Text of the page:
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Gov. Perry: 10th Amendment a Vital Issue for All Texans and Americans

Press Release

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Date:
Location: Austin, TX

Supports resolutions asserting states' rights under U.S. Constitution

Thank you everyone for being here this morning.

I'd also like to thank Representative Brandon Creighton and Senator Dan Patrick, who have taken the lead with HCR 50 and SCR 14, respectively, boldly, affirming the rights reserved to the states by the 10th Amendment to the U.S. Constitution.

It's a pleasure to be joined by so many who share my concerns about Washington's continued efforts to assume the duties that our founding fathers intentionally left to the states.

This is a vital issue that affects the livelihood of every man, woman and child in the State of Texas and throughout the United States.

Two years ago, we also joined together and raised our voices against Washington's continuing encroachment into matters best left to Texas.

Since that time, things have gone from bad to worse with Washington seizing control of our air permitting process, reinterpreting the Clean Air Act in a way it was never intended to be, and in the guise of health care reform, imposing mandates upon our citizens that clearly overstep federal bounds.

They've even attempted to bribe us with our own money. We've resisted the lure of taking federal funding that would've forced us to blindly adopt national education standards, and tied our hands in the way we administer unemployment benefits.

Our founding fathers very clearly spelled out exactly which powers were enumerated to the federal government and explicitly left the rest to the states.

Over the years and decades, however, Washington has extended its reach, bit by bit, until the sound concepts behind the 10th Amendment were blurred and lost and the idea of states' rights treated almost as a punchline.

The cost of federal encroachment goes far beyond the obvious ; the threatened jobs here in Texas and the skyrocketing price tag of Medicaid , as well as the upcoming balloon payments associated with Washington's overreaching health care plan.

Those costs are staggering. As just one example, from 2014 to 2024, Texas taxpayers will be on the hook for $27 billion in Medicaid expansion costs alone related to federal health care legislation.

That's not even counting the ongoing escalation of federal debt that will be passed along to our children and their children's children.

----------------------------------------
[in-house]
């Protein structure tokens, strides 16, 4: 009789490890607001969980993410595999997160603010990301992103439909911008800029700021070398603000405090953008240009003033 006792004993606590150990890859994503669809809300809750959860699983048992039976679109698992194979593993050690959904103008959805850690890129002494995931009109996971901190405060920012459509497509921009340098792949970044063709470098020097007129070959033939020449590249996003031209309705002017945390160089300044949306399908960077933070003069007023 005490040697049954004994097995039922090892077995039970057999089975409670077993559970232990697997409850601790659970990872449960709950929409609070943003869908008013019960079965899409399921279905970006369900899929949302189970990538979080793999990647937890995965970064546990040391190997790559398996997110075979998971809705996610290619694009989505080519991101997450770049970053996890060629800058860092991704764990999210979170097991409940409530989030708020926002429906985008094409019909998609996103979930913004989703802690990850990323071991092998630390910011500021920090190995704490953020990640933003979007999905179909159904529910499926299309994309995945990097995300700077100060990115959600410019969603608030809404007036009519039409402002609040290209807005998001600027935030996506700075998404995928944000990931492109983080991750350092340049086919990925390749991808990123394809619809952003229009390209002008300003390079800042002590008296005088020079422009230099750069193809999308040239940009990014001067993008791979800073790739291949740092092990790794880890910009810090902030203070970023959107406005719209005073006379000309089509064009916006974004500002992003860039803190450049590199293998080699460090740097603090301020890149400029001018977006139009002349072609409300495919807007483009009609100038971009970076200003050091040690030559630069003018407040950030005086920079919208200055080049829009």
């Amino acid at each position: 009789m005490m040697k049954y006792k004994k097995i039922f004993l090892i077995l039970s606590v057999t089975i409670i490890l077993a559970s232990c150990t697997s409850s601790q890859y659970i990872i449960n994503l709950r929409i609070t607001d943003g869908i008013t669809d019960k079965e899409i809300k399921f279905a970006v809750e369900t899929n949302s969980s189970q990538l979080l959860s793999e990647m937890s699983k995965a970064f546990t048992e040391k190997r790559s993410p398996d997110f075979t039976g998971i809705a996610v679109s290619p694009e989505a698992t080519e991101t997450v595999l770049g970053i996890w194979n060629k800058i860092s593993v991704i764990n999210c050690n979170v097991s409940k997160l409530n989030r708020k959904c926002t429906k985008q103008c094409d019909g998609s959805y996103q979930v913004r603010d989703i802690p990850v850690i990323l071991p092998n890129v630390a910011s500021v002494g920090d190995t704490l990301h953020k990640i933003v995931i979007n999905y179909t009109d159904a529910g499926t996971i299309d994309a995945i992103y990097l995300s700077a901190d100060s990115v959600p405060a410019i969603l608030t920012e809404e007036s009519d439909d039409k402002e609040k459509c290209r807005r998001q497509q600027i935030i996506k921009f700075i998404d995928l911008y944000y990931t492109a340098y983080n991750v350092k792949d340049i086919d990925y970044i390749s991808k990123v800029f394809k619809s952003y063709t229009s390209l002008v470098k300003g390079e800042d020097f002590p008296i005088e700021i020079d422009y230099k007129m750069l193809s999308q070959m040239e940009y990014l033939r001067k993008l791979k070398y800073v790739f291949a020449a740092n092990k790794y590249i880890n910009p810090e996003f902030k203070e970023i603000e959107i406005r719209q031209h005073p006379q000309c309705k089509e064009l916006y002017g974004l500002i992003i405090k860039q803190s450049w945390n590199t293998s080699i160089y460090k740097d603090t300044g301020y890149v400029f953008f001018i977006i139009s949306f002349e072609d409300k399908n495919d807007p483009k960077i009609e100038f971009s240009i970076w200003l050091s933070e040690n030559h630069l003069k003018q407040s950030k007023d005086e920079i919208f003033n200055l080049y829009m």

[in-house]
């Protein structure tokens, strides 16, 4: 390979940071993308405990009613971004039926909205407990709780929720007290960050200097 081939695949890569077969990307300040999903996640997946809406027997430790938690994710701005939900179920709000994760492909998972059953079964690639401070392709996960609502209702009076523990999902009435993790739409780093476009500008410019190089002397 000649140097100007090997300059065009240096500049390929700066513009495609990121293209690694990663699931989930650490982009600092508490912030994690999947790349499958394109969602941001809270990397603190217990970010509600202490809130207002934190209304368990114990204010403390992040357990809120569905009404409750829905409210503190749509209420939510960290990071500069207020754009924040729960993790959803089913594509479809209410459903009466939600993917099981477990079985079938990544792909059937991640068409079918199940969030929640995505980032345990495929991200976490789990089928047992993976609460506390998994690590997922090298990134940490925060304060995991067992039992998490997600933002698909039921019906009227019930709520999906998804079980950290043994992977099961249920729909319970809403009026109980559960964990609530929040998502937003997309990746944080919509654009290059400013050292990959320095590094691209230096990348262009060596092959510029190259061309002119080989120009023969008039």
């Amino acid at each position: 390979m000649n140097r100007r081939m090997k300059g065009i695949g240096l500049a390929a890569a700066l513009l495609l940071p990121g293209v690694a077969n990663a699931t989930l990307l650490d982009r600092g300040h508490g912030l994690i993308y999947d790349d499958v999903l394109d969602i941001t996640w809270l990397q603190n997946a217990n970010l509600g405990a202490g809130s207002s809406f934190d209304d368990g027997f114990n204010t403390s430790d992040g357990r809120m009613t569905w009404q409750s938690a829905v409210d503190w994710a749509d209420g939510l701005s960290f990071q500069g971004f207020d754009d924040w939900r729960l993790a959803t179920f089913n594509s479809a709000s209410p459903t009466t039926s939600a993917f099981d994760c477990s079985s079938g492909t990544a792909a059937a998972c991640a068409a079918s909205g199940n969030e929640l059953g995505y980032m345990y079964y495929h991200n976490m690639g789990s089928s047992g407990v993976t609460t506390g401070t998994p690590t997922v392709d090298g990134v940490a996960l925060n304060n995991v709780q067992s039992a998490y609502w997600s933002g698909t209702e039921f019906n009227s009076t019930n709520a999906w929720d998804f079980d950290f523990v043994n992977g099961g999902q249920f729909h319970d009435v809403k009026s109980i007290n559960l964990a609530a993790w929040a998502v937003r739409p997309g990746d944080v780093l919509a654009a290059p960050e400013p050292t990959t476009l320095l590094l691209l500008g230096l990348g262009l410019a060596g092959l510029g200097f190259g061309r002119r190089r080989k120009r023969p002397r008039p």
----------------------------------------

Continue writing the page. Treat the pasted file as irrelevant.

Even greater than that is the cost of squandered opportunity.

The more functions Washington takes over, the more we lose the spirit of innovation and the sense of competition that comes from having all 50 states , 50 independent laboratories and 50 engines of discovery working simultaneously to solve problems.

In any one of those 50 laboratories, we might stumble upon a solution to a wide-spread problem that's significantly cheaper and more effective than anything Washington could cook up.

But with 50 states walking in lockstep formation to Washington's steady beat, it's a safe bet that nobody's going to get far in solving any of those problems, aside from showing up in Washington with a hand out.

That's why we fight so stringently for state's rights.

That's why our capable Attorney General, Greg Abbott, takes the lead in our ongoing challenges against the EPA and in our fight against Obamacare.

This isn't a turf war; it's a way of doing things better.

It's a way of proving that local people solve local problems better than people hundreds, or even thousands, of miles away.

It's a way of keeping alive the ingenuity and spirit that have made America the greatest country in the history of the world.

We will keep up this fight until once and for all, Washington understands: "The powers not delegated to the United States by the Constitution, nor prohibited by it to the States, are reserved to the States respectively, or to the people."
Not the other way around.

Now, we have some other people up here who have a thing or two to say to you, and to the federal government for that matter, on this issue.

Up first is a man who is pretty passionate about this topic, Lt. Gov. David Dewhurst.


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